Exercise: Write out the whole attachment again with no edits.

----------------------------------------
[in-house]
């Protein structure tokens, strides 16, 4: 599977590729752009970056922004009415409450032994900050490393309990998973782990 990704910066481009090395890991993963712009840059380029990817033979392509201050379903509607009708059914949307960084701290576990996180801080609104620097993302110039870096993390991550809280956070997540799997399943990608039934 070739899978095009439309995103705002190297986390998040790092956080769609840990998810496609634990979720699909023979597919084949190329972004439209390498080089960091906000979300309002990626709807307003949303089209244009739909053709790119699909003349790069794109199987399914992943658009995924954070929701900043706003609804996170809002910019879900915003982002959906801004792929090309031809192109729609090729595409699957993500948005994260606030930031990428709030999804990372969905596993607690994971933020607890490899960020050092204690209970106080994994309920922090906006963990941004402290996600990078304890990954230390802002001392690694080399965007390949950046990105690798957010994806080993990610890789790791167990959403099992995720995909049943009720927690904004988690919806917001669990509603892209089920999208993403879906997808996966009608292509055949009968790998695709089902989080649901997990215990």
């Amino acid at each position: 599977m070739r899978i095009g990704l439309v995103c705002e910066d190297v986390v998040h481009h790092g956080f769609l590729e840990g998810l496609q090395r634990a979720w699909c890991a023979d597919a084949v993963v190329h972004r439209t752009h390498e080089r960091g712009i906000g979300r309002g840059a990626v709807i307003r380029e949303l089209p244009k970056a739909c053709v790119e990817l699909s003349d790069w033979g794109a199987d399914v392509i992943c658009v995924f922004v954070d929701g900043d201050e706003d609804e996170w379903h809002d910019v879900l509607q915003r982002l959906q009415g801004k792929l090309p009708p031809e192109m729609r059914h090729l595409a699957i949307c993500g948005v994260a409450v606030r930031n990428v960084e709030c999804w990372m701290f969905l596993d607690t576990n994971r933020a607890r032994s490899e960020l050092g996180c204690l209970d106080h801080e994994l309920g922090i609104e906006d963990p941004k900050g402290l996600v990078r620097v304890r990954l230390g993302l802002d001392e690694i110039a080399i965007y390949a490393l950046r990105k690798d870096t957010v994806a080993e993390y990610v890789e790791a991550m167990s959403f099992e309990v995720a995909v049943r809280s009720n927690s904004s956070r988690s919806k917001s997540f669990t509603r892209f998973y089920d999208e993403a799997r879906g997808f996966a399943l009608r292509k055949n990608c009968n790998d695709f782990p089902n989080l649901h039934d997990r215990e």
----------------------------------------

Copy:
[in-house]
């Protein structure tokens, strides 16, 4: 599977590729752009970056922004009415409450032994900050490393309990998973782990 990704910066481009090395890991993963712009840059380029990817033979392509201050379903509607009708059914949307960084701290576990996180801080609104620097993302110039870096993390991550809280956070997540799997399943990608039934 070739899978095009439309995103705002190297986390998040790092956080769609840990998810496609634990979720699909023979597919084949190329972004439209390498080089960091906000979300309002990626709807307003949303089209244009739909053709790119699909003349790069794109199987399914992943658009995924954070929701900043706003609804996170809002910019879900915003982002959906801004792929090309031809192109729609090729595409699957993500948005994260606030930031990428709030999804990372969905596993607690994971933020607890490899960020050092204690209970106080994994309920922090906006963990941004402290996600990078304890990954230390802002001392690694080399965007390949950046990105690798957010994806080993990610890789790791167990959403099992995720995909049943009720927690904004988690919806917001669990509603892209089920999208993403879906997808996966009608292509055949009968790998695709089902989080649901997990215990």
């Amino acid at each position: 599977m070739r899978i095009g990704l439309v995103c705002e910066d190297v986390v998040h481009h790092g956080f769609l590729e840990g998810l496609q090395r634990a979720w699909c890991a023979d597919a084949v993963v190329h972004r439209t752009h390498e080089r960091g712009i906000g979300r309002g840059a990626v709807i307003r380029e949303l089209p244009k970056a739909c053709v790119e990817l699909s003349d790069w033979g794109a199987d399914v392509i992943c658009v995924f922004v954070d929701g900043d201050e706003d609804e996170w379903h809002d910019v879900l509607q915003r982002l959906q009415g801004k792929l090309p009708p031809e192109m729609r059914h090729l595409a699957i949307c993500g948005v994260a409450v606030r930031n990428v960084e709030c999804w990372m701290f969905l596993d607690t576990n994971r933020a607890r032994s490899e960020l050092g996180c204690l209970d106080h801080e994994l309920g922090i609104e906006d963990p941004k900050g402290l996600v990078r620097v304890r990954l230390g993302l802002d001392e690694i110039a080399i965007y390949a490393l950046r990105k690798d870096t957010v994806a080993e993390y990610v890789e790791a991550m167990s959403f099992e309990v995720a995909v049943r809280s009720n927690s904004s956070r988690s919806k917001s997540f669990t509603r892209f998973y089920d999208e993403a799997r879906g997808f996966a399943l009608r292509k055949n990608c009968n790998d695709f782990p089902n989080l649901h039934d997990r215990e």